Two brothers recently had the adventure of a lifetime.
Chris Berlow, a Yorktown resident and his brother John, a Peekskill resident, climbed Mount Kilimanjaro, the highest mountain in Africa, in March. The climb helped raise $100,000 for the Leukemia & Lymphoma Society, which is headquartered in Rye.
Climbing Kilimanjaro took six days to get up and two days to get back down. The Berlows jumped at the chance the second they heard of the opportunity.
"To go and raise funds for a wonderful cause and climb the highest mountain Africa is too much to pass up," Chris Berlow said.
The Berlows did a lot of training before they attempted to climb Kilimanjaro. The Berlows ran a marathon in January, and did difficult hikes with a full pack on their back. Chris, who runs United Martial Arts Centers, also did a lot of strength training.
"The highest success rate for Kilimanjaro is mature women," Berlow said. "The lowest success rate is young men. Mature women have the ability to pace themselves while young men try to get up there as fast as possible. It's not about getting up there as fast as you can. It's about taking one step after another until you get to the top."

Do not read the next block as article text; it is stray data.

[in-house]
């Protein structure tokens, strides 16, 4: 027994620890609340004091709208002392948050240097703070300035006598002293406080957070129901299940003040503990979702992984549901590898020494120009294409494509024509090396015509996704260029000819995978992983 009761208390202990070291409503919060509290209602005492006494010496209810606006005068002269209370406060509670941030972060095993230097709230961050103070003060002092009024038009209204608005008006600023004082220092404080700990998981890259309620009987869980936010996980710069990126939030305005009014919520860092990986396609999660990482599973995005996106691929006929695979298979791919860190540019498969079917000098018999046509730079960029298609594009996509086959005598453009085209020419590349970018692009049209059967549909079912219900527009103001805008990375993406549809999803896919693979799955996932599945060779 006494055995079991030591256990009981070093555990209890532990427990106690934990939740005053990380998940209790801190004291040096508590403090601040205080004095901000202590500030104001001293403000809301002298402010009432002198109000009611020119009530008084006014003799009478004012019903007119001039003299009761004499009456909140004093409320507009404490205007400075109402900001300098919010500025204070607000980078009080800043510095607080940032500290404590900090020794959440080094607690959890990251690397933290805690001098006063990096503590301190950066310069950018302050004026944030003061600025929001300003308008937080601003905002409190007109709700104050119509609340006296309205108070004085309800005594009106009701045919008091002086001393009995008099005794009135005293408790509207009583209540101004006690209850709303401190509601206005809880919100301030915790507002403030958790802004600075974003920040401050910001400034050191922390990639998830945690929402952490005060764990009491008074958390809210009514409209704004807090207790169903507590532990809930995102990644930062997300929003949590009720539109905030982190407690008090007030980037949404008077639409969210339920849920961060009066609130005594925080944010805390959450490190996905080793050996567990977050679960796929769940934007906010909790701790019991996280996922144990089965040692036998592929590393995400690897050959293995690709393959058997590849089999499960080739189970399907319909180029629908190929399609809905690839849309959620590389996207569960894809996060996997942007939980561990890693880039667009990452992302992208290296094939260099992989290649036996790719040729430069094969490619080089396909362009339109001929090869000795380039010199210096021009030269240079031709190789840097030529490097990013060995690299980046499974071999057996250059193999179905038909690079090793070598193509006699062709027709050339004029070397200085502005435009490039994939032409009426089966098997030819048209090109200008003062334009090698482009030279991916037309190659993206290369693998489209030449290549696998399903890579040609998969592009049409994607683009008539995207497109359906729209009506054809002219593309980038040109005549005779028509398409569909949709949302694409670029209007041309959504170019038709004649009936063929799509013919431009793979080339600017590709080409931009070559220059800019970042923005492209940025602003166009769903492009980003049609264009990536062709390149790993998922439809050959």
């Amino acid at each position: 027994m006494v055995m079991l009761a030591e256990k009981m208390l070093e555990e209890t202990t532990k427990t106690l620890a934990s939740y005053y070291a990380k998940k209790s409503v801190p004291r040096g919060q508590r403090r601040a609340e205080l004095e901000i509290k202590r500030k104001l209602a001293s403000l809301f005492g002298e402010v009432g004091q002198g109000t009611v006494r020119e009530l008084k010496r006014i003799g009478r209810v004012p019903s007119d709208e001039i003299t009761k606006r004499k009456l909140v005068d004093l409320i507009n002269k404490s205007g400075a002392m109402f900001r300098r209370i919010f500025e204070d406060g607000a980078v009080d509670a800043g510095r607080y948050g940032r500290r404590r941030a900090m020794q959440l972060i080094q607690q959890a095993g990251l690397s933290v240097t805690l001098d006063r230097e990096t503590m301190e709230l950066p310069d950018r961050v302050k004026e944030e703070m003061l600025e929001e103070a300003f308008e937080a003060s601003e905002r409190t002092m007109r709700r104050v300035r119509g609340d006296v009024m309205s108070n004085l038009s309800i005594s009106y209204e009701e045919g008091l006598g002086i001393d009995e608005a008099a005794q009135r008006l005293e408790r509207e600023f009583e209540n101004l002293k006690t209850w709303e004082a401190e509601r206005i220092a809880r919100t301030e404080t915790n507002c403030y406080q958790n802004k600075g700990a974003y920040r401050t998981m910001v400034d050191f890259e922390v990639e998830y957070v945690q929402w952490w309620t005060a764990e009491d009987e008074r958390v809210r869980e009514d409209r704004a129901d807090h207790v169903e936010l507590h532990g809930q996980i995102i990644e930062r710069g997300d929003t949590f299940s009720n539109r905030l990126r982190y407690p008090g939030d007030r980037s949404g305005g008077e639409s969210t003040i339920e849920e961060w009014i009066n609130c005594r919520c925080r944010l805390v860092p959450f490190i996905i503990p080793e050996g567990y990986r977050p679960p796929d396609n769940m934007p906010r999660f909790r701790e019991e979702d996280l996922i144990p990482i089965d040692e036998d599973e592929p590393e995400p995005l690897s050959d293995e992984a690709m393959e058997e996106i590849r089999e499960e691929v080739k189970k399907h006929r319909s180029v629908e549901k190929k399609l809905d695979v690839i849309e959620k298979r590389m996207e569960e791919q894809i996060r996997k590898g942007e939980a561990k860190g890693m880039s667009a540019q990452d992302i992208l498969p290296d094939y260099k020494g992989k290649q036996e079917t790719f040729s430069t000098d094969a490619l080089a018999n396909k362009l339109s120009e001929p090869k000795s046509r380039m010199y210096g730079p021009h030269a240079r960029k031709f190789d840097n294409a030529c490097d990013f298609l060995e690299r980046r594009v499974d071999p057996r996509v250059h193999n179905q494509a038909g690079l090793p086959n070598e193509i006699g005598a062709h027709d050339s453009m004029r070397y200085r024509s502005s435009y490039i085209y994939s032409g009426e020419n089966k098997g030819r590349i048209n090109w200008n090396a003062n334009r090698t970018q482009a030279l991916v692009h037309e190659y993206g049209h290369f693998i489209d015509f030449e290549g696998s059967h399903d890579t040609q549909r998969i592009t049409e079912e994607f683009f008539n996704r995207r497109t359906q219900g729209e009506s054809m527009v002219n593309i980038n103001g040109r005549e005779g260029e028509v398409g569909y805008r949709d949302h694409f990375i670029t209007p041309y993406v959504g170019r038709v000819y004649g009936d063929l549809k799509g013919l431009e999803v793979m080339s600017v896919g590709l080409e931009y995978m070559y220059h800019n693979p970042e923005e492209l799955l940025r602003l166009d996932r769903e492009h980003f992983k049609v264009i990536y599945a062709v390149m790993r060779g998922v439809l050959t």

This was Berlow's first time traveling to Africa and he witnessed the challenges people face firsthand.
"In America, we take a lot of what we have for granted," Berlow said. "I witnessed a lot of poverty. Our guide was working for $2 so he could provide porridge for his family. It makes you realize how lucky we are."
By the time they reached the top of Kilimanjaro, the Berlows were physically, mentally, spiritually and emotionally depleted.
"We got a little emotional," Berlow said. "The views were breathtaking. We were elated and exhausted."
Berlow said anyone who wants to climb Kilimanjaro should make sure to train and be slow and steady.
"Don't rush up the mountain," Berlow said. "Listen to your guide. Savor every step, it's quite the experience."
Now that they've climbed Kilimanjaro, the Berlows are already thinking of what's next.
"We have the goal of doing Everest in 2018," Berlow said. "Then we want to hike the entire Appalachian Trail."
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